When public safety responders are dealing with emergency situations, breakdowns in communication are barriers to public safety. In order to get the most out of an emergency plan, it must be communicated successfully every step of the way. Anticipation is the key to preventive planning and response, so what communications challenges should emergency responders expect?
Last week, we made a webinar in collaboration with the All-Hazards Incident Management Teams Association. The session provided an overview about emergency communications and related technologies adapted for Incident Management Teams.
Good afternoon to everyone and welcome to the beginning of convention and trade show season. It’s that time of the year where we all will travel to at least one or two conventions to learn from the pro’s what is happening in our given public safety field whether it is police, fire or EMS.
Today it seems like everywhere we go companies, schools and shopping malls all are using some sort of radio communication equipment for their own in-house use. During an emergency situation, this level of communication could prove invaluable to the public safety responders. If we’re able to know what they know prior to our arrival on scene, it could save us precious time. Let’s talk about an example of an active shooter at the mall; if we are able to hear the communications from the mall security command post, we would know the closest entrance to use to stop the shooter and where EMS should enter to find the victims.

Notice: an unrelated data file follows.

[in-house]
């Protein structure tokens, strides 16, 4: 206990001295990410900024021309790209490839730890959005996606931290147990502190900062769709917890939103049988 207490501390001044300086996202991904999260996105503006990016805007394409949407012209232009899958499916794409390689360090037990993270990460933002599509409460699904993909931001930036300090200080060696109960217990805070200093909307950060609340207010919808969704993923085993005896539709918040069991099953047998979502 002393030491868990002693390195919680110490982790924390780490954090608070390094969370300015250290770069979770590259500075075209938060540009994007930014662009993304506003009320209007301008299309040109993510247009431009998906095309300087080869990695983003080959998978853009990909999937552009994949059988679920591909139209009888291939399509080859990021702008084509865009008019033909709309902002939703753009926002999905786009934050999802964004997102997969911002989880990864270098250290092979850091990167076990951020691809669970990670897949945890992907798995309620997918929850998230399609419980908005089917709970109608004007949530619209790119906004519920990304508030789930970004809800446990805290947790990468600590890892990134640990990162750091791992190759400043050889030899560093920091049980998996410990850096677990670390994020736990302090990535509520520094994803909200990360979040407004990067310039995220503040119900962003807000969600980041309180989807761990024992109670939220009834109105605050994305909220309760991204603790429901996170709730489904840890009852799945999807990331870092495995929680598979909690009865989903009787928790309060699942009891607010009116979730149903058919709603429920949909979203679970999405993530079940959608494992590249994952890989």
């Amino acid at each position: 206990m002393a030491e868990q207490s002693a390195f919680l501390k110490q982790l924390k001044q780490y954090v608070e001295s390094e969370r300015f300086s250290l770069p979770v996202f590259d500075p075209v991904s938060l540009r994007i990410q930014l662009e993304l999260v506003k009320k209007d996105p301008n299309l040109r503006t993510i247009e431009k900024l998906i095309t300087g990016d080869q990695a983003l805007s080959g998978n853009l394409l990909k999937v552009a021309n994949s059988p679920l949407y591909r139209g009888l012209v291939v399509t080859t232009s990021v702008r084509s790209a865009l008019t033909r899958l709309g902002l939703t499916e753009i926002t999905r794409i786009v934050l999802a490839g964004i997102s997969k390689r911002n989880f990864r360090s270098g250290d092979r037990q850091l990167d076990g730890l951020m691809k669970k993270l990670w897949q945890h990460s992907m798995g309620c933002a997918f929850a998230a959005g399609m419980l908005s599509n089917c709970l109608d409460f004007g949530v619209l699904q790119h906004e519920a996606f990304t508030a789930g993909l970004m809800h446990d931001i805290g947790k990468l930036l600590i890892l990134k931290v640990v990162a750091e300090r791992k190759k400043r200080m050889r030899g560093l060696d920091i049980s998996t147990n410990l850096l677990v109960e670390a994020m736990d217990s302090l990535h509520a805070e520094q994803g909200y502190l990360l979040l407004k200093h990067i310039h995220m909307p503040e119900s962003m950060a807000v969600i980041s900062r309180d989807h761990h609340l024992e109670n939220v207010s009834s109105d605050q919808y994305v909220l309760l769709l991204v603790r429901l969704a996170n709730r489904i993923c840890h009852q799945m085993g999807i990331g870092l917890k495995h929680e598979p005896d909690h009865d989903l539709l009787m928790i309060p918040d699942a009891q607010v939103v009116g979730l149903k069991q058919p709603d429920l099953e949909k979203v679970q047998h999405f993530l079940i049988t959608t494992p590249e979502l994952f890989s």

The necessity for emergency responders and managers to transition to a culture of operational interoperability represents a paradigm shift for most. The problem remains that many organizations are hampered by their continued operation in silos and their misunderstanding of one another’s SOPs. While my expertise surrounds the experience that I have had, over thirty years, in emergency first response, the principles I espouse can be interspersed across a variety of organizations, regardless of function, that work in conjunction with one another. This transference is imperative to the collective cooperation of such organizations.